Blue ribbon panel to address private company accounting standards

The American Institute of Certified Public Accountants (AICPA) and the Financial Accounting Foundation (FAF) have announced the establishment of a “blue-ribbon panel” to address how U.S. accounting standards can best meet the needs of users of private company financial statements.

 

The panel will provide recommendations on the future of standard setting for private companies, including whether separate, standalone accounting standards for private companies are needed. Members of the panel will represent a cross-section of financial reporting constituencies, including lenders, investors and owners as well as preparers, auditors, and regulators. Joining the FAF and AICPA as sponsors of the panel is the National Association of State Boards of Accountancy (NASBA).

 

"The time has come for a new look at the policy issues of how U.S. generally accepted accounting principles (GAAP) are established for private companies,” said AICPA CEO and President Barry Melancon. “The agreement between the AICPA and FAF to collaborate on this endeavor demonstrates our joint commitment to this issue. We are pleased that NASBA will be supporting this important effort.”

 

FAF President Terri Polley said: “The FAF heard from the Private Company Financial Reporting Committee and many others during its recent nationwide outreach meetings about the need to consider the issue of GAAP for private companies. We look forward to working with the AICPA and NASBA as we consider the future of standard setting for this constituency.”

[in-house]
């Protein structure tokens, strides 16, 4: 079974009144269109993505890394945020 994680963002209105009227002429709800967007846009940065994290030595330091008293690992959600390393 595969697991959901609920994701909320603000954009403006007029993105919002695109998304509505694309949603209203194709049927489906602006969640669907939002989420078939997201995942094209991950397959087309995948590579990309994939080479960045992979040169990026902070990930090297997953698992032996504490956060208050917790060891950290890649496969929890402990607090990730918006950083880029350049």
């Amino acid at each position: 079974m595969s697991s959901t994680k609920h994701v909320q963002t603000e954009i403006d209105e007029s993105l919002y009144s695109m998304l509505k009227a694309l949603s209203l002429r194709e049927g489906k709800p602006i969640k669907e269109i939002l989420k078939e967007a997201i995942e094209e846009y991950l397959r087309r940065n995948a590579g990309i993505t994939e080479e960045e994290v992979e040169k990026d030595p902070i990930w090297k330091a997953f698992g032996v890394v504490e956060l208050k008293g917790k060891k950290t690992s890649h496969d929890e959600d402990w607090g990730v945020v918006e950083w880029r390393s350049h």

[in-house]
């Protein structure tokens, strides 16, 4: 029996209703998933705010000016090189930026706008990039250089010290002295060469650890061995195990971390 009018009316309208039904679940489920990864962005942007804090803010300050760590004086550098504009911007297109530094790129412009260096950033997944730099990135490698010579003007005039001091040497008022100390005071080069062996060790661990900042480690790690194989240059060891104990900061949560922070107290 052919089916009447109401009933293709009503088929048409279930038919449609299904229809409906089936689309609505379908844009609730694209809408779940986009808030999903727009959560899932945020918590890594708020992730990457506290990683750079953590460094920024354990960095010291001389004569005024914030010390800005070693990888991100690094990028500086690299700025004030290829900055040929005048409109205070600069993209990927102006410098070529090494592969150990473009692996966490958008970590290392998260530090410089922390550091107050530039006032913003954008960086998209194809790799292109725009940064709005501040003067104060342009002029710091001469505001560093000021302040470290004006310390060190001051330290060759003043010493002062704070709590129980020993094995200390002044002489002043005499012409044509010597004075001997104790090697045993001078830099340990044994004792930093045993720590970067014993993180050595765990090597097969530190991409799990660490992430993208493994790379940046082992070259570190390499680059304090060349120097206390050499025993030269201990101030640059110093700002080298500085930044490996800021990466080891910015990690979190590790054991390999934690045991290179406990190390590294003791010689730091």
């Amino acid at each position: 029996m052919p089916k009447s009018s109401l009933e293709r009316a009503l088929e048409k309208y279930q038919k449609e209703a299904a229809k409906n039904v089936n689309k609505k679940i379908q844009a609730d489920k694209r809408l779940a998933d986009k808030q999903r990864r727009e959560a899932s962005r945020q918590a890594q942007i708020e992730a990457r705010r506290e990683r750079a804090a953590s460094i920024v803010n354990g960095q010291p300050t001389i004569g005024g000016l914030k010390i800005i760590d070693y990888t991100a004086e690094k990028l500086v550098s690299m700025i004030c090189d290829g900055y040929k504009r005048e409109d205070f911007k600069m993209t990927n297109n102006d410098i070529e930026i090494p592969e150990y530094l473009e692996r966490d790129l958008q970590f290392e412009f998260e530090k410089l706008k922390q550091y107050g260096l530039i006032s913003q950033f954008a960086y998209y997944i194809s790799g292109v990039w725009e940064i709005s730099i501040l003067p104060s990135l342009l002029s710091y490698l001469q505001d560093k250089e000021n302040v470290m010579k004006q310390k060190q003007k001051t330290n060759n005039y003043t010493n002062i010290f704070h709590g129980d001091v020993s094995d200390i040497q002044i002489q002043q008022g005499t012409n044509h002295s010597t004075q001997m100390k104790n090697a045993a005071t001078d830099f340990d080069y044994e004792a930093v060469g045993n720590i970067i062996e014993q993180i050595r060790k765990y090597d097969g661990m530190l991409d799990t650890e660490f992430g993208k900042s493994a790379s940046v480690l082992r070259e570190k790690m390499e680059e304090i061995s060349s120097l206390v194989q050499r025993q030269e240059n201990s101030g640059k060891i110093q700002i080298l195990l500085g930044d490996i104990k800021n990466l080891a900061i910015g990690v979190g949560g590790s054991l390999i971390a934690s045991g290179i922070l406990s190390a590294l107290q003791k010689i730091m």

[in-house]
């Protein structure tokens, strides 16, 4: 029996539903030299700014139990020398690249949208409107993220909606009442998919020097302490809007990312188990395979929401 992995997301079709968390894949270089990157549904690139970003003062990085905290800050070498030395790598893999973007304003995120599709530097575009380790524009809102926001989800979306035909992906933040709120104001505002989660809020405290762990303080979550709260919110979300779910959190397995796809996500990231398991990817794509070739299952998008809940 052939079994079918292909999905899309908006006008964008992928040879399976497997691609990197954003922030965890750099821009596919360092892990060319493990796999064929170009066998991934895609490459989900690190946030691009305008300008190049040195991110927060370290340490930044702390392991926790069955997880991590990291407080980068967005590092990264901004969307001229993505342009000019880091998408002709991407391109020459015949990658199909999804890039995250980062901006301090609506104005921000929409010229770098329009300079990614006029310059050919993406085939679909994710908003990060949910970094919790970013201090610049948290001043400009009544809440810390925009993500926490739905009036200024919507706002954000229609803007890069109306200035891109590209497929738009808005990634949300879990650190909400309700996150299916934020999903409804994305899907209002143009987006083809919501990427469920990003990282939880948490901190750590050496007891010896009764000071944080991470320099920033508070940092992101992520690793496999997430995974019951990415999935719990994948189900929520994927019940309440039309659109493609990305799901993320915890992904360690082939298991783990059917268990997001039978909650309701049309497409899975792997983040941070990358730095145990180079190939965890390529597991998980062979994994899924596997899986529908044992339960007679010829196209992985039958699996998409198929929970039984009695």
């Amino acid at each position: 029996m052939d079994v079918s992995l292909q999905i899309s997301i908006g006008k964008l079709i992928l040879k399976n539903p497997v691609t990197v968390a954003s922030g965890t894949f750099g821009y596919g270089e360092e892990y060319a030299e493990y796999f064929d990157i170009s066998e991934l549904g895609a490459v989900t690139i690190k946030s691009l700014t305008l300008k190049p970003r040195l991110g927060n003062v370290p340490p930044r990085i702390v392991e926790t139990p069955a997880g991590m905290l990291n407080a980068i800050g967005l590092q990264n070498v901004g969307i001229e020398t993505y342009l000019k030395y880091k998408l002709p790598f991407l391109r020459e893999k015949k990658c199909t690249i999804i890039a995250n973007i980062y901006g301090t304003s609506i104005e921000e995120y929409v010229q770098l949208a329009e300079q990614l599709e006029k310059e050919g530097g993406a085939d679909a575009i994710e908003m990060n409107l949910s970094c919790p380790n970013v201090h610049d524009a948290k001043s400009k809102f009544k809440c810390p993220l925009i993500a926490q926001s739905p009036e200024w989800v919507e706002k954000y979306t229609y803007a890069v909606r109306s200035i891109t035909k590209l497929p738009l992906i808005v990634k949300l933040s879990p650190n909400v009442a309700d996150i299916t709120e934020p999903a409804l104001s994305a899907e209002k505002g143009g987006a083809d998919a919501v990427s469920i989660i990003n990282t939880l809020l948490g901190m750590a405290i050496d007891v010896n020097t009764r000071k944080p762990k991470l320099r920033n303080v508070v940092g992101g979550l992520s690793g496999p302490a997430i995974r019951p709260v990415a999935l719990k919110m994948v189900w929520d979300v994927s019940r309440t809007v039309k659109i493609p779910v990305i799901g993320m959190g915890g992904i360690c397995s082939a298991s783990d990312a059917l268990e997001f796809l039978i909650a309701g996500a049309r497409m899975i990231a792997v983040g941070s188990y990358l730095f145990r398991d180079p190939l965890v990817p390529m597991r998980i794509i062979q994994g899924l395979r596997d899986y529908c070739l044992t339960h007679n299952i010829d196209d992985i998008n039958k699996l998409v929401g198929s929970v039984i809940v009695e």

David Costello, president and chief executive officer of NASBA, said, “On behalf of state boards of accountancy and the public which they represent and serve, NASBA is pleased to join the AICPA and FAF in a comprehensive review of the process for setting accounting standards for private companies.”

 

The chairman and members of the panel will be named in January.

 

There are 29 million privately held companies in the U.S. according to the U.S. Census Bureau. Many are small- and medium-sized organizations that report to a narrower range of financial statement users, such as lenders, venture capitalists, and insurers.

 

In October, the AICPA’s governing Council overwhelmingly supported exploring different accounting standards for private companies. The AICPA Board and the FAF Board of Trustees approved resolutions to form the panel in November.

 

 

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